Tips to help small business owners choose a marketing method
Many owners find that low-tech marketing methods can work for them.
NEW YORK—The growth of the internet and social media has changed the way small businesses market themselves—the variety of online marketing channels allows businesses, whether they serve consumers or other companies, to focus on a broad or narrow population.
But many owners find that low-tech marketing methods can work for them. For example, a new retailer or restaurant might send discount coupons through the mail to homes in their area. Some owners who consult or provide services like accounting may find that networking and word-of-mouth are their best bets for finding clients. Often, it can take trial and error to find the right approach.
Before owners pick a marketing channel or channels, they need to answer some key questions for themselves, says Ramon Ray, a small business consultant who often speaks publicly about marketing. Who is your target market? Are you clear about how your service or product will help them?
Here are some tips from small business owners about selecting a marketing method:
—Owners should consider which marketing method is the best way to get information to prospective customers to help build a relationship, Ray says. For example, an accountant could offer in social media posts to send tax tips in return for a potential customer’s email.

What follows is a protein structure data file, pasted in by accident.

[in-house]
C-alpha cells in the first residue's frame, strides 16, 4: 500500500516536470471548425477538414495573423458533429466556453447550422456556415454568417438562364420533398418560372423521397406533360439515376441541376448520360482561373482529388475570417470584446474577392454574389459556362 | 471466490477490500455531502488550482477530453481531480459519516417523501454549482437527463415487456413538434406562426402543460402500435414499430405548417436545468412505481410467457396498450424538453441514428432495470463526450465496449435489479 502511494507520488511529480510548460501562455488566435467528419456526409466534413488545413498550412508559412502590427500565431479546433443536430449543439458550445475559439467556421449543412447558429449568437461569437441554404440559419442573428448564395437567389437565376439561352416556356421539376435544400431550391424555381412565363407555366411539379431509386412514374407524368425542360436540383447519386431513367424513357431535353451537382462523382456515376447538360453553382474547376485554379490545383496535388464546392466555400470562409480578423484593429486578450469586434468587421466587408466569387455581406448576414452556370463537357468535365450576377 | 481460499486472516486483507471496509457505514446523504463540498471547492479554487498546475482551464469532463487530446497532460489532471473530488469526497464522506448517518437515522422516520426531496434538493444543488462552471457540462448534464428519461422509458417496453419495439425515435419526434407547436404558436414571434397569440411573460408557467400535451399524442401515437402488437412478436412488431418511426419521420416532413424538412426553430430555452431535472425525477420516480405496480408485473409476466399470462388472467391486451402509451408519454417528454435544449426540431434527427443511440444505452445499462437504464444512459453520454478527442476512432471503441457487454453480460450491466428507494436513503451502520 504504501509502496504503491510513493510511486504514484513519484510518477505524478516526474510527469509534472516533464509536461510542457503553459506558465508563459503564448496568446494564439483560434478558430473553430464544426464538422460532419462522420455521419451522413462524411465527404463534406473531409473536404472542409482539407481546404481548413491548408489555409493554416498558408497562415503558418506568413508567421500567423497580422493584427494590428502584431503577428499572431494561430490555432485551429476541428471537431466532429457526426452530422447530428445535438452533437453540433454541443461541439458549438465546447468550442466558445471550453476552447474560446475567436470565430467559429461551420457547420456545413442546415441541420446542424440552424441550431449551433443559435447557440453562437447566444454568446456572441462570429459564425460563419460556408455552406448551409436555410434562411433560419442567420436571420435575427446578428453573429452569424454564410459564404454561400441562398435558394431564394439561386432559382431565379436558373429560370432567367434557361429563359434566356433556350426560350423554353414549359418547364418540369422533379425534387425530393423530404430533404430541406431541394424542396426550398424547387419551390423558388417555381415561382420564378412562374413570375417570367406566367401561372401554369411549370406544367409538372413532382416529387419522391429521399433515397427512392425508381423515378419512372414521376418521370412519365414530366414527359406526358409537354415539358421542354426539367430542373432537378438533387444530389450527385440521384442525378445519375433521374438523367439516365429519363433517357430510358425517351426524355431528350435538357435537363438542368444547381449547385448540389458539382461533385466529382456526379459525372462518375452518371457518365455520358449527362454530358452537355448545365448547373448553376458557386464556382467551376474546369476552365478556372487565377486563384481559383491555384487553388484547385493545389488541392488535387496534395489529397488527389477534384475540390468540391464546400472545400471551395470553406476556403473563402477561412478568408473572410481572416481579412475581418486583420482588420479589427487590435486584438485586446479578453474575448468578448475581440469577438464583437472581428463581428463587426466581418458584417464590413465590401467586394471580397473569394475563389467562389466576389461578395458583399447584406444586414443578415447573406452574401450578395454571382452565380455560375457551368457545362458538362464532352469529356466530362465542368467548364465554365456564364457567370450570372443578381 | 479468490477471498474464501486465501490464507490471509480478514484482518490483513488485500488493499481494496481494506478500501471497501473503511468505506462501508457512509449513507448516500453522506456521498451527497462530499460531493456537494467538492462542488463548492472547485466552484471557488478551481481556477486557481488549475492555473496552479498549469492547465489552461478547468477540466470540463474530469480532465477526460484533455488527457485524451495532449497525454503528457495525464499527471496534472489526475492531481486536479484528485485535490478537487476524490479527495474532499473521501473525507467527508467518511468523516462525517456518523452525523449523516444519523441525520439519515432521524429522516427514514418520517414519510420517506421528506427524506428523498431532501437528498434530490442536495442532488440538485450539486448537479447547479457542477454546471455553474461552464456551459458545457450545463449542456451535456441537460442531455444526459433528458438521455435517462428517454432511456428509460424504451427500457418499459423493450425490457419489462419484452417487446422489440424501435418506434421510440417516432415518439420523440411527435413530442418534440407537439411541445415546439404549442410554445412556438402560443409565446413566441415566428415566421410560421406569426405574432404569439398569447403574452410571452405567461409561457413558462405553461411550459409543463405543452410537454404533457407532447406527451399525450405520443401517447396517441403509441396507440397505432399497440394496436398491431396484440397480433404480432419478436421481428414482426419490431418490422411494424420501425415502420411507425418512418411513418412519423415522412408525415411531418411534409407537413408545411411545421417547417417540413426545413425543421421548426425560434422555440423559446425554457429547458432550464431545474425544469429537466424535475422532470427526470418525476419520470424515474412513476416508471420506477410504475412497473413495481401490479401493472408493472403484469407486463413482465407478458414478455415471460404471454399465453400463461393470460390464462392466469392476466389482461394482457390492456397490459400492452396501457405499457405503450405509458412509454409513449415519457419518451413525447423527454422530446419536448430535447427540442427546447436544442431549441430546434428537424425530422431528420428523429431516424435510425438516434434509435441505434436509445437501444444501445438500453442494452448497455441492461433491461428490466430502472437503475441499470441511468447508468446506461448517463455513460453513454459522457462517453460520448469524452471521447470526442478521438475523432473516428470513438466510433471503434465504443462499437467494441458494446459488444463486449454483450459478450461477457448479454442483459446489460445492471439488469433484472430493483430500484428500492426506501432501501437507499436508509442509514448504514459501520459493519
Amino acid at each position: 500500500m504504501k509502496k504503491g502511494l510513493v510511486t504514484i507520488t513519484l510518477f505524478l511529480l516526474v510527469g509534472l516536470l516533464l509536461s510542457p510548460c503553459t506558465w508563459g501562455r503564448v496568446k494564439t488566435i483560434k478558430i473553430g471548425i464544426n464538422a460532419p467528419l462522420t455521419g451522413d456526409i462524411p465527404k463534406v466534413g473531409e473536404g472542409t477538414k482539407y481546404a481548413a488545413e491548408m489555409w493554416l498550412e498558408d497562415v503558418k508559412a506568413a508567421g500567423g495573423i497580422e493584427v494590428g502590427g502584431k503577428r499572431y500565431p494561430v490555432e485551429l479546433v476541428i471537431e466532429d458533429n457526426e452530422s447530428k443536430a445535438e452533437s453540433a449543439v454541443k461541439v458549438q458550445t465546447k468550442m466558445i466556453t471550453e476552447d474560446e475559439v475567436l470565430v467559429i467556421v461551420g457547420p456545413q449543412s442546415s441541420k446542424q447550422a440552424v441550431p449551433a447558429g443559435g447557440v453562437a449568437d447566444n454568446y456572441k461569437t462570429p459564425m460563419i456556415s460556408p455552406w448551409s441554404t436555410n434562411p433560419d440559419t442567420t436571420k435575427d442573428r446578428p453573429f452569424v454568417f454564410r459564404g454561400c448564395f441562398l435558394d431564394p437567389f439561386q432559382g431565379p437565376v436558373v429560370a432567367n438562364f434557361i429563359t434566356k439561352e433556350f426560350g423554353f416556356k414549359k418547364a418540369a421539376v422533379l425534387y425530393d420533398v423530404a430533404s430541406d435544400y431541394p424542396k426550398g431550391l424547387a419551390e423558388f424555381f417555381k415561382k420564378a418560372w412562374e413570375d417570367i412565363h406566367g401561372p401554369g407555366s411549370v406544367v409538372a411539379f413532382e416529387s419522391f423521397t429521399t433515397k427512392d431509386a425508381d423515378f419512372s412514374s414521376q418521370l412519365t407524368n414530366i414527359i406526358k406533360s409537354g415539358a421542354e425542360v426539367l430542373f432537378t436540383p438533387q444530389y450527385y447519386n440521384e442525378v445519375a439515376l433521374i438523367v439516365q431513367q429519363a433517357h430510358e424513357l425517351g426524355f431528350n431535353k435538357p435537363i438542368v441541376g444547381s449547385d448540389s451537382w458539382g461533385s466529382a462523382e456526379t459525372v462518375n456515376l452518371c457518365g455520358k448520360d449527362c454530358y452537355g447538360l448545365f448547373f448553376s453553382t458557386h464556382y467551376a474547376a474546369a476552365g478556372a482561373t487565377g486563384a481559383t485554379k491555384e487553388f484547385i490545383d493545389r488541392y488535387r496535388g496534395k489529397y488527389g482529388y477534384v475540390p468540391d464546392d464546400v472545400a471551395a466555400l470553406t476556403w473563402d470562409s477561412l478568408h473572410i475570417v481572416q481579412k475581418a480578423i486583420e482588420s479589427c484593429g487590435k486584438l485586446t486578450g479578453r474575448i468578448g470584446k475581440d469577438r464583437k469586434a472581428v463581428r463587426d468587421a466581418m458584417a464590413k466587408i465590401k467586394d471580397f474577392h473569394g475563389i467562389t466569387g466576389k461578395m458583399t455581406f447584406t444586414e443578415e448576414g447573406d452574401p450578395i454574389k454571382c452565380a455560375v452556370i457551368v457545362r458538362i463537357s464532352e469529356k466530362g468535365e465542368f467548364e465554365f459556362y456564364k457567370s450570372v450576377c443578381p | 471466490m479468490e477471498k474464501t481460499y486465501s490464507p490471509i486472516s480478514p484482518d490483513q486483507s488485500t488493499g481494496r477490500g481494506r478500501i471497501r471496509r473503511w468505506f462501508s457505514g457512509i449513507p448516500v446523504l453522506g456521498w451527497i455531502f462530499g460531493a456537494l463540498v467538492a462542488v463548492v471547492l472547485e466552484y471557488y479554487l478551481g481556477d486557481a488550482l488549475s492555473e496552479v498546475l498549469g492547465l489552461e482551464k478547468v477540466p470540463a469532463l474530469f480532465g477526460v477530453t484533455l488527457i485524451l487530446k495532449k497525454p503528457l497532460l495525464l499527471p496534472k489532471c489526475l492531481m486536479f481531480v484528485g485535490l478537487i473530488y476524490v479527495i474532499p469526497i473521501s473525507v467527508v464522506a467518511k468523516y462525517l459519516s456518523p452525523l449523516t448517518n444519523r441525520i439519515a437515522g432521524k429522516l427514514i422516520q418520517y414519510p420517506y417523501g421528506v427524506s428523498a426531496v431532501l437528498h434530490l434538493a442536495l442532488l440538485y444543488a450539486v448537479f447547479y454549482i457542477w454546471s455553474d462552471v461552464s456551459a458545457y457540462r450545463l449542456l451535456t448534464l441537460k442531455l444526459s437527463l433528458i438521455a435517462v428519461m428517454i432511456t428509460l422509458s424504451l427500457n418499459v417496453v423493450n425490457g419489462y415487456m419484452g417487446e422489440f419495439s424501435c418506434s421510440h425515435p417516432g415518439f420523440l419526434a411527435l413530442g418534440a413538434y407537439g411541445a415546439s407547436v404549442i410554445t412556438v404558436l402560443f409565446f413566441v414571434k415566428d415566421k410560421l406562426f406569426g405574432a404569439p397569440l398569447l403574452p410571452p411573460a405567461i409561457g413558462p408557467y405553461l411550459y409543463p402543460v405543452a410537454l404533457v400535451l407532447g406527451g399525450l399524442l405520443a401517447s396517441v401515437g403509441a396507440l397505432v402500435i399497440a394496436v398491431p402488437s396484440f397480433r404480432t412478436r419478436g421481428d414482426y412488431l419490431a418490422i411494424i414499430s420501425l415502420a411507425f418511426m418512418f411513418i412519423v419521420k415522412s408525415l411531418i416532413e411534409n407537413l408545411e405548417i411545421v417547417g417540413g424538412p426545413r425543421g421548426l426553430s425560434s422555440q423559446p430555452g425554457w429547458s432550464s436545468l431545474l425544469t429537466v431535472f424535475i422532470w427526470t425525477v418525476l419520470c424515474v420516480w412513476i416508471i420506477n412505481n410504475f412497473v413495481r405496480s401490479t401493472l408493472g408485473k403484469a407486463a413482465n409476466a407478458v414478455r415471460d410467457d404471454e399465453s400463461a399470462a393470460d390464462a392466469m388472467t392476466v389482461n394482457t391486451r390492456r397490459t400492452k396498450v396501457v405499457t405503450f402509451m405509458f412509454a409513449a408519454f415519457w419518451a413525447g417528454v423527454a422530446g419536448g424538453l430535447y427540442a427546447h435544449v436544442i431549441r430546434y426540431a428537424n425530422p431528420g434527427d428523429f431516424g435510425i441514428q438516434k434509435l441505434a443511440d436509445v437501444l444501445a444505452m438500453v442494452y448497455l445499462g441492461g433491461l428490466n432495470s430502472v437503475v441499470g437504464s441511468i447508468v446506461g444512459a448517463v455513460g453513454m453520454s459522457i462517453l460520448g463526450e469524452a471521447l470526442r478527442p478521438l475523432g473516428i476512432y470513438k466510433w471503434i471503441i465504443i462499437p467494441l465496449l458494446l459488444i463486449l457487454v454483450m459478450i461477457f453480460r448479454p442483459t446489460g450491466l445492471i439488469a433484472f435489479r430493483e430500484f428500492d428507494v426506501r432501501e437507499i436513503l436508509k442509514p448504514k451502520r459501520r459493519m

“I’m not trying to sell to the customer first,” Ray says. “I want to get their attention.”
—Social media can be ideal for start-ups. Carolyn Bothwell, whose marketing consulting business is just about a year old, social media has been low-cost and effective. “Over 80 per cent of my inquiries come in directly from Instagram,” she says. Many of her clients are also young companies and social media channels including LinkedIn and Facebook have worked for them.
—Different social media channels will yield different results. Germain Chastel, CEO of technology consultant NewtonX, says Twitter helps the company be more visible _ it shows up at the top of Google searches. LinkedIn is the social media channel most of the company’s clients use, so it’s a natural to try to reach them there.
“You just need to be on the channels that can lend real value,” Chastel says.
—Face-to-face contacts can be just as valuable as online marketing. Robyn Lanci, owner of Owl PR, a marketing firm, has “found the best methods for marketing my business are networking groups and pure, organic conversation.”